Not all his activities are criminal, he meets up with his old friend Father Connolly who is involved in youth work that involves teaching the street punks basketball. When they have a match Rocky takes over as referee and maintains discipline in a fairly unorthodox manner. Connolly sees that the kids idolise Rocky and his gangster lifestyle so vows that he will bring down the gangsters even if that means bringing down his friend too. The other gangsters plan to silence the priest... permanently but Rocky has other ideas which lead to one of the most memorable of film endings.

This is clearly Cagney's film and he is great as Rocky, Pat O'Brien is good as his friend the priest and Bogart is good as the weaselly lawyer. The "Dead End Kids" are less good as the street punks, sometimes coming across as a bit too smart-alecky, this doesn't spoil the film though. If you haven't seen this yet and are a fan of gangster films then I strongly suggest putting near the top of your too see list.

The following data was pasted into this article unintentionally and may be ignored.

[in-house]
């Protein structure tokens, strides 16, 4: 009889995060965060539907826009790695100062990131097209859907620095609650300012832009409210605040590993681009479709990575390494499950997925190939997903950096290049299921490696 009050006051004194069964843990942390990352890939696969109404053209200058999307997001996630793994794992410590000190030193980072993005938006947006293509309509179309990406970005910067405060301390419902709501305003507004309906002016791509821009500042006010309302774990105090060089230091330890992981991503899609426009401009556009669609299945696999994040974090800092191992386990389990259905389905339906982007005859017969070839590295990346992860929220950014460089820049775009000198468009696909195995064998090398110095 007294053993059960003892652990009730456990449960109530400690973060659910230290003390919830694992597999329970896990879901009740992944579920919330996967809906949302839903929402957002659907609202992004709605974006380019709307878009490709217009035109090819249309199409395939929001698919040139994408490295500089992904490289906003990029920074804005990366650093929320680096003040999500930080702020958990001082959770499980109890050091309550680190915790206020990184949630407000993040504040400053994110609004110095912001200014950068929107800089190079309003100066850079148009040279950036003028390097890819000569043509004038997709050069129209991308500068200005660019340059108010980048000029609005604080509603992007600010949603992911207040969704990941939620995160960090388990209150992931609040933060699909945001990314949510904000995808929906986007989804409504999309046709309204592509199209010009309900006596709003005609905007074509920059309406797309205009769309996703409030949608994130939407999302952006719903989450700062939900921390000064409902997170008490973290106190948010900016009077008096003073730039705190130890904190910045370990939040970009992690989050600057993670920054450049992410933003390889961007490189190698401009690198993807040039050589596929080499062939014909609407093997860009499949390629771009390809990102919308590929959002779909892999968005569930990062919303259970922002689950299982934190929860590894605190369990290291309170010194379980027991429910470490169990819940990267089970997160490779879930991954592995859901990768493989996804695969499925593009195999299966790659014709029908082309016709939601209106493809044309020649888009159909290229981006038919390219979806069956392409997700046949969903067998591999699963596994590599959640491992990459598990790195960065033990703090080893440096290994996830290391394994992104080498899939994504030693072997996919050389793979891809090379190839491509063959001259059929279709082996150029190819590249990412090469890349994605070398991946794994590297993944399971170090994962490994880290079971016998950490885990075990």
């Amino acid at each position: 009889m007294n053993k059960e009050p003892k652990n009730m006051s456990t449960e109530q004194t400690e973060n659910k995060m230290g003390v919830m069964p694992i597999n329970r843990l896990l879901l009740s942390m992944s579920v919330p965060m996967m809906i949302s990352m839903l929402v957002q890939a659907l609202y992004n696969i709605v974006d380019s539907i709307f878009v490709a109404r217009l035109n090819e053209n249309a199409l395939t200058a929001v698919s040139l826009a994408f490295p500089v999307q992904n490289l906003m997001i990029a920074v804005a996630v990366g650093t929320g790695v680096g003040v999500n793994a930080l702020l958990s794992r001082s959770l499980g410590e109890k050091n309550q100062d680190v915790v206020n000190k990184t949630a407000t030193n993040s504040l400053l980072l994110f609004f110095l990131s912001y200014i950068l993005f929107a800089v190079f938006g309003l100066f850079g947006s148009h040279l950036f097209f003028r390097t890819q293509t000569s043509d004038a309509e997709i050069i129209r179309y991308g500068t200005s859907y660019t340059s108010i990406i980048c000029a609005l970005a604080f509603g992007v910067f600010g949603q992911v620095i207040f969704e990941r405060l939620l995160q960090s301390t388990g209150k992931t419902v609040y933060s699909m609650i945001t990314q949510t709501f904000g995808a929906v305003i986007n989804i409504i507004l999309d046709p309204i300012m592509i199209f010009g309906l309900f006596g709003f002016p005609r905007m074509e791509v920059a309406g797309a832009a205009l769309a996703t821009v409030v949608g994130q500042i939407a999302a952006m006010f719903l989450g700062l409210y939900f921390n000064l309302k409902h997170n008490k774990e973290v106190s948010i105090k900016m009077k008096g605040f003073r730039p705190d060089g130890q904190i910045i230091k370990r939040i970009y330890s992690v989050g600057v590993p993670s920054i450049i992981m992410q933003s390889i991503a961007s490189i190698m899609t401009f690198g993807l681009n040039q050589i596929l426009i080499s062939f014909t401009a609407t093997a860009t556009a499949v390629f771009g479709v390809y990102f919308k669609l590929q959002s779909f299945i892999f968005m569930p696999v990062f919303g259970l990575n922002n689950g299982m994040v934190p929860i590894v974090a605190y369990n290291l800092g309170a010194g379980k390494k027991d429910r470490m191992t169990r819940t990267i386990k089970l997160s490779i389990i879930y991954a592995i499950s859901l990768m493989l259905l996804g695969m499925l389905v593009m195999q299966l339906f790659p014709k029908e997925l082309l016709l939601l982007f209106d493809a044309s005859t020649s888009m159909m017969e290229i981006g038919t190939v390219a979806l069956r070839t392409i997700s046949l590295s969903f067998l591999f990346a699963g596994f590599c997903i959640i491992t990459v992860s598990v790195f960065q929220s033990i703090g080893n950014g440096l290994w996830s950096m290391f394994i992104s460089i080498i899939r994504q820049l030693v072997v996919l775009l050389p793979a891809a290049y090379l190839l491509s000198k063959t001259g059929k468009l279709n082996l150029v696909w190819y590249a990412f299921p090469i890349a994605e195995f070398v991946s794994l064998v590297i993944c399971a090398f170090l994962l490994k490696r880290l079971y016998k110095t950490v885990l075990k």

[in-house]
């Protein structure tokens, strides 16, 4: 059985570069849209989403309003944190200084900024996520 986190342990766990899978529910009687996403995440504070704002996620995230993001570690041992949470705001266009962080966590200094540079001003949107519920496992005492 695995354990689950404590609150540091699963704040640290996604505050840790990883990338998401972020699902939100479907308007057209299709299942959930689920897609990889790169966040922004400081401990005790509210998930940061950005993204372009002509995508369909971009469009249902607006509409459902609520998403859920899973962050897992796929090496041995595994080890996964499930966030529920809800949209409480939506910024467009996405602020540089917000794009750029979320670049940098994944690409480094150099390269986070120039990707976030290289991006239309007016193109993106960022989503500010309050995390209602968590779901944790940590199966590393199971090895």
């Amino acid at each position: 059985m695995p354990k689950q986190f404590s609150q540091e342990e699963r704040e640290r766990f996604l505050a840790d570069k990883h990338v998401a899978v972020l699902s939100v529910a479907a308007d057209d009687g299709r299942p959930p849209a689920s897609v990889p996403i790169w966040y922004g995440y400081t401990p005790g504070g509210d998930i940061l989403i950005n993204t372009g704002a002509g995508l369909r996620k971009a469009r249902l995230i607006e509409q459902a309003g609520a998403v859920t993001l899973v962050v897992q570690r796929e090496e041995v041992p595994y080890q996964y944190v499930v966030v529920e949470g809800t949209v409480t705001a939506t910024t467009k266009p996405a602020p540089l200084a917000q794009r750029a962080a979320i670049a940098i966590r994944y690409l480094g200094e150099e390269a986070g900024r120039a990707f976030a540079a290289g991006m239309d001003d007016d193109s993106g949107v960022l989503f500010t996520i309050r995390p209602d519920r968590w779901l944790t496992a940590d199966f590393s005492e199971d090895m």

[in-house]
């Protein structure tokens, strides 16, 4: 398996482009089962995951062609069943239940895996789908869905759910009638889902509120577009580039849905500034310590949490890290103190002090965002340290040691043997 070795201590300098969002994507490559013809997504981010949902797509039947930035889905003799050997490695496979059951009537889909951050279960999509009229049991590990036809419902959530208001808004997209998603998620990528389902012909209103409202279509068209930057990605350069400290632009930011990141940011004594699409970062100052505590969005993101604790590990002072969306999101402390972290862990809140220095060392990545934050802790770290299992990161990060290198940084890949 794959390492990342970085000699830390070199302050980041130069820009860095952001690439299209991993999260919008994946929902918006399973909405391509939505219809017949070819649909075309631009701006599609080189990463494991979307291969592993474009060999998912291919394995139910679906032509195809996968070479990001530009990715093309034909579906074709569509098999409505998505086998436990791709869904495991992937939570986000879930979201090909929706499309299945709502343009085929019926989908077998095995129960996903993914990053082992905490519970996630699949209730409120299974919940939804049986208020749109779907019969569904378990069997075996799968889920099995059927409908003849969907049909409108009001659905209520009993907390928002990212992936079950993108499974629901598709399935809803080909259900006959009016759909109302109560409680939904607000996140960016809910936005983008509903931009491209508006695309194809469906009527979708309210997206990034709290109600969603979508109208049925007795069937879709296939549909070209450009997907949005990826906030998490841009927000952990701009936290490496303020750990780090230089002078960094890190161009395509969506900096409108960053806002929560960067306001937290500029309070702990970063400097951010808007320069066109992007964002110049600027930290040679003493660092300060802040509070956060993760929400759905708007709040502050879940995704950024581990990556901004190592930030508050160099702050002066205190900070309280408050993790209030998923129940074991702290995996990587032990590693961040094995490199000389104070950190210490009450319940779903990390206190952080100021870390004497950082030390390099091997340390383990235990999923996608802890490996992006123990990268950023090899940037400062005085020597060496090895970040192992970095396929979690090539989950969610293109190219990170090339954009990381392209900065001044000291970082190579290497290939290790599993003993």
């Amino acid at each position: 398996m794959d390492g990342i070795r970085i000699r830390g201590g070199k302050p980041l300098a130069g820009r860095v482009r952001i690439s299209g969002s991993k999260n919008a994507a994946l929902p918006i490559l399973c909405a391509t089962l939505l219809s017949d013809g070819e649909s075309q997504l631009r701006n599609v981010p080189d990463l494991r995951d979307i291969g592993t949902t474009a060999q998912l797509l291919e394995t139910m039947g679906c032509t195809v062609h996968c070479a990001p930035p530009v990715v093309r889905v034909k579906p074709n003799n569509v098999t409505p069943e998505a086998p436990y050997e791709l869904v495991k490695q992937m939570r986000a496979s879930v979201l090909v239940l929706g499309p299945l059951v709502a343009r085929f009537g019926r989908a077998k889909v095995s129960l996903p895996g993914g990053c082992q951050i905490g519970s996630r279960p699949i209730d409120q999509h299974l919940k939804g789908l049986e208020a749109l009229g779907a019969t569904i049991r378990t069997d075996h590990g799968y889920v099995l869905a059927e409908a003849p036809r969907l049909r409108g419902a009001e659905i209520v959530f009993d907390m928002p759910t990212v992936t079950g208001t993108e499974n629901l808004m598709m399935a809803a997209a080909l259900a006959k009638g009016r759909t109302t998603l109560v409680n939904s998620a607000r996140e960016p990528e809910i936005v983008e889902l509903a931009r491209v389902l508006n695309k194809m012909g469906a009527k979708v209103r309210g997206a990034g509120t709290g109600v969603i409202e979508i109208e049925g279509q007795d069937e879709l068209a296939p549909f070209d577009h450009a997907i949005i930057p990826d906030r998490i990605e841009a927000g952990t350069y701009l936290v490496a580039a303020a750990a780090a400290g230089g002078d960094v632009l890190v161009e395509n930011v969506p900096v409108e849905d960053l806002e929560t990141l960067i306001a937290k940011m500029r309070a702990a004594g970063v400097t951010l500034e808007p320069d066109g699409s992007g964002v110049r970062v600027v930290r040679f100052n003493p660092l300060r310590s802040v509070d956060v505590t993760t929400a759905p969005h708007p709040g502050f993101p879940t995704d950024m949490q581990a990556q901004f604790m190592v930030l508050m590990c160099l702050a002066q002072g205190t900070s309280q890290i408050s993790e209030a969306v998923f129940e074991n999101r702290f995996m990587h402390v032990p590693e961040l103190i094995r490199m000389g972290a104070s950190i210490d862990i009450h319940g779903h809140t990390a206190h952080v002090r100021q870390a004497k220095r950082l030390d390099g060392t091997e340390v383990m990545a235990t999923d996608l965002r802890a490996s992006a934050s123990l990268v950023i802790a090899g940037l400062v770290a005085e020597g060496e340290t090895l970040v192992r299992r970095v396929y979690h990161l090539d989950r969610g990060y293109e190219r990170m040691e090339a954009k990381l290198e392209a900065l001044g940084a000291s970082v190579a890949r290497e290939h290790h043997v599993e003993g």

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1 out of 2 people found the following review useful:

more than 70 years old and, with a couple of big exceptions, hasn't aged a day

Author: MisterWhiplash from United States
25 February 2009

*** This review may contain spoilers ***